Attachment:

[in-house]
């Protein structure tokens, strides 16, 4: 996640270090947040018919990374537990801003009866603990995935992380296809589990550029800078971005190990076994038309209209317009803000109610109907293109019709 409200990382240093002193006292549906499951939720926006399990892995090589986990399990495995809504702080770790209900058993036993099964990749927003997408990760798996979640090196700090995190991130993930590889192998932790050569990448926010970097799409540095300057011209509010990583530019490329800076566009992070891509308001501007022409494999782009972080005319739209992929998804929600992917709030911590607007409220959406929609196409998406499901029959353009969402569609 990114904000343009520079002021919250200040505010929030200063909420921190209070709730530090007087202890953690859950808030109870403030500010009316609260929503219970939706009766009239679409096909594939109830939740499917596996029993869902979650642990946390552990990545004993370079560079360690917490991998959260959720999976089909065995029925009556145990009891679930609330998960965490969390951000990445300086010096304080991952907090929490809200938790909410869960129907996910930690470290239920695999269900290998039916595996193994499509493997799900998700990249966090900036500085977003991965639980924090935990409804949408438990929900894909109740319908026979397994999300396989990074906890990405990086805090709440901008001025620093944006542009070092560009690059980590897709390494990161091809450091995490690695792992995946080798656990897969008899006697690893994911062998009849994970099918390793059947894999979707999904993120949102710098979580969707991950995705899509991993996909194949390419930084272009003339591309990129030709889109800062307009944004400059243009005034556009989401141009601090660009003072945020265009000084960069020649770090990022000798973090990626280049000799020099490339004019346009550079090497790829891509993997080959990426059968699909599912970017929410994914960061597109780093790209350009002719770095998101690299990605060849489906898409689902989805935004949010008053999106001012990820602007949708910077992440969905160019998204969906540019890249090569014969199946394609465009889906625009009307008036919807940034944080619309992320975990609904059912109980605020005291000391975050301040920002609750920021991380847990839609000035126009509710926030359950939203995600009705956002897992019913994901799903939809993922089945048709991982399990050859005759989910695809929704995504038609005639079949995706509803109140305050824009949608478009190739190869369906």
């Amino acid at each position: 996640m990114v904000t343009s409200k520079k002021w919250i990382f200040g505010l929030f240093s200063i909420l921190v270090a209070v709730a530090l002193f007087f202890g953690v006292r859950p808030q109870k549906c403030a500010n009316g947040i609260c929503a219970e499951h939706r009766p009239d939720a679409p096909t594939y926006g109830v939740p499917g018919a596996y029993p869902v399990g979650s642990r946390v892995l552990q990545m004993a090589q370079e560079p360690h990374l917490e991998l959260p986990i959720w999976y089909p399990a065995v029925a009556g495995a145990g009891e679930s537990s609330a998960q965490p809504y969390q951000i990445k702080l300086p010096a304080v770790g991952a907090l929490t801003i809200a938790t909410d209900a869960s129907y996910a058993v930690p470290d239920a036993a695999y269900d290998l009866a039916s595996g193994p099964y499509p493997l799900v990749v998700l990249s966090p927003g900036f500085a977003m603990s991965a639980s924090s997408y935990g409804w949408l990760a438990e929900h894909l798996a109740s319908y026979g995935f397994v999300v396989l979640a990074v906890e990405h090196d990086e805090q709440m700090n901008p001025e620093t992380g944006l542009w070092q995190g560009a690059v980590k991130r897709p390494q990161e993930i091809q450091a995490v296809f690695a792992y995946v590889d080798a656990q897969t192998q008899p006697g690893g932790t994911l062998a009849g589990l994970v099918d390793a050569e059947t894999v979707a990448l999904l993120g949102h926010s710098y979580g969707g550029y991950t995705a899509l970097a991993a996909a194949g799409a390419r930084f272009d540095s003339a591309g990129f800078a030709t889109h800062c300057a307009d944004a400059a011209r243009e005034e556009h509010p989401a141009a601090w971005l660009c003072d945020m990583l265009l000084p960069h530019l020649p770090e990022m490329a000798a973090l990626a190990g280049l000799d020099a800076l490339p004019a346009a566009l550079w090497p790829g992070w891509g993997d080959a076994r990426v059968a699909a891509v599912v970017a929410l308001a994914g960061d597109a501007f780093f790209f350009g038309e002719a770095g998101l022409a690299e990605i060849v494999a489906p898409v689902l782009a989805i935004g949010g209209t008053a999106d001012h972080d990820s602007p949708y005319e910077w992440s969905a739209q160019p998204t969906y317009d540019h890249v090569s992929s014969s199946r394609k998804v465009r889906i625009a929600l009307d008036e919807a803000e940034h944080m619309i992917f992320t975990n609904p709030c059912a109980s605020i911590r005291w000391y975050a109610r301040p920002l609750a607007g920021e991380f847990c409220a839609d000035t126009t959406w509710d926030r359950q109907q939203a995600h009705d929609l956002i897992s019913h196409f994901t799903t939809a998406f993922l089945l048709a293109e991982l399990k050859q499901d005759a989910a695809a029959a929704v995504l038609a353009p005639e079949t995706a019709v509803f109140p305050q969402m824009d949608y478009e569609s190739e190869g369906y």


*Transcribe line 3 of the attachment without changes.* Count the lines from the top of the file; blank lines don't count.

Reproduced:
């Amino acid at each position: 996640m990114v904000t343009s409200k520079k002021w919250i990382f200040g505010l929030f240093s200063i909420l921190v270090a209070v709730a530090l002193f007087f202890g953690v006292r859950p808030q109870k549906c403030a500010n009316g947040i609260c929503a219970e499951h939706r009766p009239d939720a679409p096909t594939y926006g109830v939740p499917g018919a596996y029993p869902v399990g979650s642990r946390v892995l552990q990545m004993a090589q370079e560079p360690h990374l917490e991998l959260p986990i959720w999976y089909p399990a065995v029925a009556g495995a145990g009891e679930s537990s609330a998960q965490p809504y969390q951000i990445k702080l300086p010096a304080v770790g991952a907090l929490t801003i809200a938790t909410d209900a869960s129907y996910a058993v930690p470290d239920a036993a695999y269900d290998l009866a039916s595996g193994p099964y499509p493997l799900v990749v998700l990249s966090p927003g900036f500085a977003m603990s991965a639980s924090s997408y935990g409804w949408l990760a438990e929900h894909l798996a109740s319908y026979g995935f397994v999300v396989l979640a990074v906890e990405h090196d990086e805090q709440m700090n901008p001025e620093t992380g944006l542009w070092q995190g560009a690059v980590k991130r897709p390494q990161e993930i091809q450091a995490v296809f690695a792992y995946v590889d080798a656990q897969t192998q008899p006697g690893g932790t994911l062998a009849g589990l994970v099918d390793a050569e059947t894999v979707a990448l999904l993120g949102h926010s710098y979580g969707g550029y991950t995705a899509l970097a991993a996909a194949g799409a390419r930084f272009d540095s003339a591309g990129f800078a030709t889109h800062c300057a307009d944004a400059a011209r243009e005034e556009h509010p989401a141009a601090w971005l660009c003072d945020m990583l265009l000084p960069h530019l020649p770090e990022m490329a000798a973090l990626a190990g280049l000799d020099a800076l490339p004019a346009a566009l550079w090497p790829g992070w891509g993997d080959a076994r990426v059968a699909a891509v599912v970017a929410l308001a994914g960061d597109a501007f780093f790209f350009g038309e002719a770095g998101l022409a690299e990605i060849v494999a489906p898409v689902l782009a989805i935004g949010g209209t008053a999106d001012h972080d990820s602007p949708y005319e910077w992440s969905a739209q160019p998204t969906y317009d540019h890249v090569s992929s014969s199946r394609k998804v465009r889906i625009a929600l009307d008036e919807a803000e940034h944080m619309i992917f992320t975990n609904p709030c059912a109980s605020i911590r005291w000391y975050a109610r301040p920002l609750a607007g920021e991380f847990c409220a839609d000035t126009t959406w509710d926030r359950q109907q939203a995600h009705d929609l956002i897992s019913h196409f994901t799903t939809a998406f993922l089945l048709a293109e991982l399990k050859q499901d005759a989910a695809a029959a929704v995504l038609a353009p005639e079949t995706a019709v509803f109140p305050q969402m824009d949608y478009e569609s190739e190869g369906y």